Indiana Nursing Focus Article
Submitted by Indiana Professionals Recovery Program
July 29, 2018
David Cummins, MD, FASAM
Medical Director - IPRP
Fellow – American Society of Addiction Medicine
Board Certified, Addiction Medicine
Indiana Professionals Recovery Program (IPRP)
As many of you already know the state of Indiana recently awarded the contract for the impaired nurses monitoring program to a new vendor. This alternative-to-discipline and monitoring program for impaired nurses will now operate under a new name; the Indiana Professionals Recovery Program, or IPRP. Recognizing the fact that any large-scale change and fear of the unknown can be quite unsettling I wanted to take this opportunity to introduce you to our program.
The state of Indiana, including the Board of Nursing and the Professional Licensing Agency, are forward thinking and progressive when it comes to the treatment of impaired nurses. While most states have some type of program in place for nurses suffering with addiction, there is little uniformity across the nation in the way that the problem is handled. Some states are very punitive and focus on punishing nurses with addiction, others have no formal program in place at all. Many states fall somewhere in between. In Indiana nurses are fortunate to have a pathway that allows for maintenance of licensure and reentry into the nursing workforce if successful recovery from addiction is achieved. Commonly referred to as “alternative to discipline programs,” these pathways typically require professional addiction treatment, complete abstinence from mind or mood-altering substances, ongoing drug and alcohol testing, attending self-help and nursing support meetings and sometimes long-term therapy or counseling. These programs are set up through a binding contract with a monitoring program, like IPRP in Indiana, and as long as the terms of the contract are followed and successful recovery is achieved the nurse is allowed to reenter the workforce and maintain licensure. Often times disciplinary actions and legal charges are deferred (and perhaps dropped) when terms of the alternative-to-discipline contract are met.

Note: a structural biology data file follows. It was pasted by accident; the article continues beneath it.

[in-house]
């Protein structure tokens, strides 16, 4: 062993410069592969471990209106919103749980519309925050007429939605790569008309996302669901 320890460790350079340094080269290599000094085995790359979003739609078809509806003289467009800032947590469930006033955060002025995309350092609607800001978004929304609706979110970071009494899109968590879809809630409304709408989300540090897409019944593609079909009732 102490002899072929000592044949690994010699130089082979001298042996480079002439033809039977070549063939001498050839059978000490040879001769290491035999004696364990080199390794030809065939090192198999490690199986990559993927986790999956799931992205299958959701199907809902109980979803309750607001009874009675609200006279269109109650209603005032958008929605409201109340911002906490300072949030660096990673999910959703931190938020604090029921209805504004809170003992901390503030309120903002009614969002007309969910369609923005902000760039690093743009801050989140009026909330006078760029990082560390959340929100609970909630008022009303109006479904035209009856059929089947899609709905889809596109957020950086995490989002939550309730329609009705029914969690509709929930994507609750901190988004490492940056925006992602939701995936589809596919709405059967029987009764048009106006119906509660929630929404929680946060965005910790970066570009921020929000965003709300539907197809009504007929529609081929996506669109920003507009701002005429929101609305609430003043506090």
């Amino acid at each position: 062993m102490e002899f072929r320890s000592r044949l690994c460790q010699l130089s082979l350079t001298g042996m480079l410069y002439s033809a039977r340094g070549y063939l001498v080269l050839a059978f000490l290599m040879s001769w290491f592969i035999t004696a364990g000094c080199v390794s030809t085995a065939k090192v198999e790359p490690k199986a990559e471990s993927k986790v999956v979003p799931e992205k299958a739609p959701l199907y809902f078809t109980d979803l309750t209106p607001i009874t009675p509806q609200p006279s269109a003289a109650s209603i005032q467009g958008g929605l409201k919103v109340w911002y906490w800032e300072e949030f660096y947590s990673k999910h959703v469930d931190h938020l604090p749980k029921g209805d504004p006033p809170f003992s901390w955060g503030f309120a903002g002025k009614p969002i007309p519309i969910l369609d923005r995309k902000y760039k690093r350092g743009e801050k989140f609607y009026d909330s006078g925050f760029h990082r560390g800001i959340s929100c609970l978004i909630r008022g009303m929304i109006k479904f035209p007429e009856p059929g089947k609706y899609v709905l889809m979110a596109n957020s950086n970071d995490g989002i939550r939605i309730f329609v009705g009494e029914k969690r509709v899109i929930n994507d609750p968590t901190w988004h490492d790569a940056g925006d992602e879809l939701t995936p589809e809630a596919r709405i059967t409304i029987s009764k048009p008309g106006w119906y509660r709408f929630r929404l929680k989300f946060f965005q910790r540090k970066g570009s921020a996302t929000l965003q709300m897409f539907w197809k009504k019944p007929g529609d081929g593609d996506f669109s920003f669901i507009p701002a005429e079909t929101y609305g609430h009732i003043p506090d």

Scope of the Problem
It is not new information to those of you reading this journal that the opioid problem in America has reached epidemic levels. Some recent statistics suggest that a person dies from an overdose every seven minutes in our country and overdose deaths are now the number one cause of preventable deaths. What might surprise you however is how prevalent this problem has become in healthcare. Conservative estimates are that 10% of the general population suffers with addiction, or what is now formally referred to as Substance Use Disorder. Most addiction professionals think this number is low and the real numbers are probably closer to 15%. With roughly 150,000 nurses currently licensed in the state of Indiana that puts conservative estimates at 15,000 addicted nurses in the workforce today. As of this writing there are only about 500 nurses in the monitoring program in Indiana, so you can see why law enforcement, licensing agencies and patients are nervous. We in the medical community, and society as a whole, have not even come close to getting a handle on the disease of addiction yet, but there is good evidence that the momentum is shifting and this is probably due to an overall increased awareness.
In future articles in this nursing journal our team from IPRP plans to discuss things like the brain-disease model of addiction, the risks of having impaired healthcare professionals in the workforce, how substance use disorder is treated and why treating the impaired nurse is better than firing him/her. Suffice it to say that addiction is a very complicated brain disease, a downright nasty disease that leads to a litany of problems that include poor self-care, undesirable and often illegal behavior, work problems, relationship issues, health complications and even premature death. To manage this disease requires working on a variety of biologic, psychologic and social problems in the person’s life with the hopes of establishing an entirely new way of living. It is tempting to think, and still accepted in some circles, that addiction is merely a moral failing or a collection of a bad behaviors. This couldn’t be further from the truth and over time we are slowly changing the tone of the conversation, not only in the medical community but in our society as a whole.